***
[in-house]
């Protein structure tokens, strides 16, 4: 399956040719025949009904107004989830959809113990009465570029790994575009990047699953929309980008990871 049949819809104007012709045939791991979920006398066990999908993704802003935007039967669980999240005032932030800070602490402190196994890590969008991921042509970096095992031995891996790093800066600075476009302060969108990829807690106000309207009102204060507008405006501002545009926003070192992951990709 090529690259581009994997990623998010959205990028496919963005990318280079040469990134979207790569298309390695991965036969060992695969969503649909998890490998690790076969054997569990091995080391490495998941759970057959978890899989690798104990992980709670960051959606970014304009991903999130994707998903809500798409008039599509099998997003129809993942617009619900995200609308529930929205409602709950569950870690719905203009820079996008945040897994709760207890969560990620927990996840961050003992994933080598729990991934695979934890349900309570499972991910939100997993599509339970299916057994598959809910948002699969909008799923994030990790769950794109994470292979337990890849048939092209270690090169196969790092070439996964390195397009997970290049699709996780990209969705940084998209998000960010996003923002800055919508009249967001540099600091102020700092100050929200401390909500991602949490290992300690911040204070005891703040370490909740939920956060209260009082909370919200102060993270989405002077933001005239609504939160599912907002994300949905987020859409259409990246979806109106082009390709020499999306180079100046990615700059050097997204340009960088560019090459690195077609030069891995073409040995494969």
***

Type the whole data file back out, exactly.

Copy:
[in-house]
């Protein structure tokens, strides 16, 4: 399956040719025949009904107004989830959809113990009465570029790994575009990047699953929309980008990871 049949819809104007012709045939791991979920006398066990999908993704802003935007039967669980999240005032932030800070602490402190196994890590969008991921042509970096095992031995891996790093800066600075476009302060969108990829807690106000309207009102204060507008405006501002545009926003070192992951990709 090529690259581009994997990623998010959205990028496919963005990318280079040469990134979207790569298309390695991965036969060992695969969503649909998890490998690790076969054997569990091995080391490495998941759970057959978890899989690798104990992980709670960051959606970014304009991903999130994707998903809500798409008039599509099998997003129809993942617009619900995200609308529930929205409602709950569950870690719905203009820079996008945040897994709760207890969560990620927990996840961050003992994933080598729990991934695979934890349900309570499972991910939100997993599509339970299916057994598959809910948002699969909008799923994030990790769950794109994470292979337990890849048939092209270690090169196969790092070439996964390195397009997970290049699709996780990209969705940084998209998000960010996003923002800055919508009249967001540099600091102020700092100050929200401390909500991602949490290992300690911040204070005891703040370490909740939920956060209260009082909370919200102060993270989405002077933001005239609504939160599912907002994300949905987020859409259409990246979806109106082009390709020499999306180079100046990615700059050097997204340009960088560019090459690195077609030069891995073409040995494969």